The new tennis season is fast approaching, and the best players in the world are busy training hard in preparation for another demanding and gruelling year on tour. But before we launch into 2013, we should take a moment to reflect on the careers and legacies of those who hung up their racquets for the last time in 2012…
On his 30th birthday, Andy Roddick called a press conference and revealed that the 2012 US Open would be his final competitive tournament. The decision caught everyone by surprise, but it seemed fitting for a man who, used to giving his all, knew that his body was no longer able to withstand a brutal training and playing regime.
Roddick had been his country’s number one player for most of the last decade. Blessed with one of the biggest serves in the history of the game, he regularly sent down unreturnable deliveries of over 220km/h, accompanied by his trademark compact swing and shotgun-like pop. He resembled an exuberant puppy on the court, pouncing on short balls and unleashing his formidable off-forehand with relish. Not the most naturally fluid of players, Roddick constantly strove to expand his arsenal of shots, and developed a very effective all-court game. Occasionally, his temper got the better of him, and umpires were often in his firing line, but he earned a reputation for being extremely gracious in defeat, and was a fan favourite wherever he played.
At the time, his 2003 US Open win seemed to herald the arrival of a new hero in American tennis, but Roddick’s main misfortune was to have shared an era with Roger Federer. He fell to the Swiss in four Grand Slam finals, including three at Wimbledon. The most heartbreaking was a 16-14 loss in the deciding set of the 2009 Wimbledon final, a match in which Roddick’s serve was broken only once. In all, he had a 3-21 record against Federer, and one wonders how much more decorated the Nebraskan’s career would have been without that perennial obstacle.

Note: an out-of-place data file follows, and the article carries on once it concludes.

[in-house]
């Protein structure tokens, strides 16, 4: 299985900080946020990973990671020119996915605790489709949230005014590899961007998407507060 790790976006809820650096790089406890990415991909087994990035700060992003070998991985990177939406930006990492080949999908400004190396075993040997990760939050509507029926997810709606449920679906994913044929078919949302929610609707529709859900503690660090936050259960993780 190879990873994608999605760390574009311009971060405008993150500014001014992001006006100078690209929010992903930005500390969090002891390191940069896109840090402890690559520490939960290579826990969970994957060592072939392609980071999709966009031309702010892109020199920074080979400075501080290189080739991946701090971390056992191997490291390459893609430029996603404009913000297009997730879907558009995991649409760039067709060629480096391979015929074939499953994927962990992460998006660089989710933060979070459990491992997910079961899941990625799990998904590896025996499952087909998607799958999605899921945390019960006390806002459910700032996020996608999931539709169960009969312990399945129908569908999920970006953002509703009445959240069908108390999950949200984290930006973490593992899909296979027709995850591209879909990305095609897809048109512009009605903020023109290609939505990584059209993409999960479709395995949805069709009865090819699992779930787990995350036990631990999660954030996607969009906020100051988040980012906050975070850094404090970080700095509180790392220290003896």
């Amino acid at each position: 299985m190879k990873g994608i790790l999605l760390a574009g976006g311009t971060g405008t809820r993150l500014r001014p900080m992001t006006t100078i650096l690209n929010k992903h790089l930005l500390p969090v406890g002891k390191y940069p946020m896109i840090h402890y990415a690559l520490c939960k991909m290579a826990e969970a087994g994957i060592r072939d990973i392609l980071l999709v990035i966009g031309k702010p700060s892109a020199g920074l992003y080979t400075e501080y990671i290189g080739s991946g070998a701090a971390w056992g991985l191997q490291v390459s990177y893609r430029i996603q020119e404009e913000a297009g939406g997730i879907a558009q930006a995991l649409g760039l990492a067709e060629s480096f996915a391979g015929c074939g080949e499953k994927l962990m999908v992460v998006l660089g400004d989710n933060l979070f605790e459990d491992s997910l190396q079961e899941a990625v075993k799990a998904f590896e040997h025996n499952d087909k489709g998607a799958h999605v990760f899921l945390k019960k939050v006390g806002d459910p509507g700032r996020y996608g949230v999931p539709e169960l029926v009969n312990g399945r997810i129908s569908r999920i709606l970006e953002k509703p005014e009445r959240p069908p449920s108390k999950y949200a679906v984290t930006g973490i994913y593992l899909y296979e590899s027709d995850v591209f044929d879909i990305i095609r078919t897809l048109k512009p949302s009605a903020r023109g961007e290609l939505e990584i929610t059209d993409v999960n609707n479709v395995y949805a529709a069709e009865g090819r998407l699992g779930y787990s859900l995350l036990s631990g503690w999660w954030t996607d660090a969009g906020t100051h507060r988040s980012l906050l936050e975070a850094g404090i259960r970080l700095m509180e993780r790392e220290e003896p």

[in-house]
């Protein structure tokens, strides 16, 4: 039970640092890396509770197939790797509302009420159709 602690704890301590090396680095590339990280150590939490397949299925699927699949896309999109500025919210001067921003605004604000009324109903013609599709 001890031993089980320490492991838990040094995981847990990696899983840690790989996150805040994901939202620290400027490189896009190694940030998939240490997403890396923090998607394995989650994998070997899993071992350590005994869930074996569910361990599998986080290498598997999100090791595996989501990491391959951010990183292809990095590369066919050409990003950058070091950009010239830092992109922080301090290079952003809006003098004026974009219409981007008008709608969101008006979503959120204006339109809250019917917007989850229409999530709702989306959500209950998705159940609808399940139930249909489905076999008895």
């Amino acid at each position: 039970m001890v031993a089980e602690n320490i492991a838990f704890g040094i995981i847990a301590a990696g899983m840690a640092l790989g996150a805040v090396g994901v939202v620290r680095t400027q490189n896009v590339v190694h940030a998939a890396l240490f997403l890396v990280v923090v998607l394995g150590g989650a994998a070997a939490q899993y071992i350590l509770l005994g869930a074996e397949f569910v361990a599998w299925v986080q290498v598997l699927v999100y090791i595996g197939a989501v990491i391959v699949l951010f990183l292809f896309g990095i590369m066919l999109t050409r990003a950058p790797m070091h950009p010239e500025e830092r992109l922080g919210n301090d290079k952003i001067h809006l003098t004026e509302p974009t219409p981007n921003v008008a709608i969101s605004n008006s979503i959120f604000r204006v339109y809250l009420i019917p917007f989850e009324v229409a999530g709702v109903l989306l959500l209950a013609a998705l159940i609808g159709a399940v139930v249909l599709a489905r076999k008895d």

Kim Clijsters has the distinction of retiring for a second time in 2012. The Belgian originally called it a day in 2007, citing mounting injuries and her desire to start a family. The lure of competition proved too strong, however, and she returned to the WTA tour in 2009.
Juan Carlos Ferrero joins Andy Roddick, Kim Clijsters, Fernando Gonzalez, Rainer Schuttler, Arnaud Clement and Ivan Ljubicic as 2012 retirees.
Former No. 1 and 2003 French Open champion Juan Carlos Ferrero says he’ll retire after playing in his hometown Valencia Open next month.
She will be remembered for her four Grand Slam titles (US Open in 2005, 2009 and 2010, Australian Open in 2011) and her rivalry with Justine Henin, but first and foremost for her outgoing, friendly personality.
Thanks and good luck for your new life.
Andy Roddick announced his retirement Thursday, saying this US Open would be his final tournament.
Roddick is the last American man to win a Grand Slam event, winning the US Open in 2003. But he was unable to add another major championship, mostly because of Roger Federer, who beat Roddick in four Grand Slam finals (2006 US Open, Wimbledon in 2004, 2005 and 2009).
He will meet Fabio Fognini in the third round.
Shock second round exit for Jo-Wilfried Tsonga, beaten by Martin Klizan, ranked 52nd in the world. Semifinalist at Wimbledon, quarterfinalist at Roland Garros and the Olympics this year, the Frenchman had been expected to meet Andy Murray in the quarter-finals.
Not since the Australian Open in 2007 had Tsonga lost before the third round at a Grand Slam tournament.
Winner in Cincinnati, Li Na – now coached by longtime Henin mentor Carlos Rodriguez – was ousted in the third round by British teenager Laura Robson.
By doing so Robson became the first female British player since Sam Smith in 1998 to reach the last 16 of a major. Next opponent: the defending champion, Sam ‘Shuffle’ Stosur.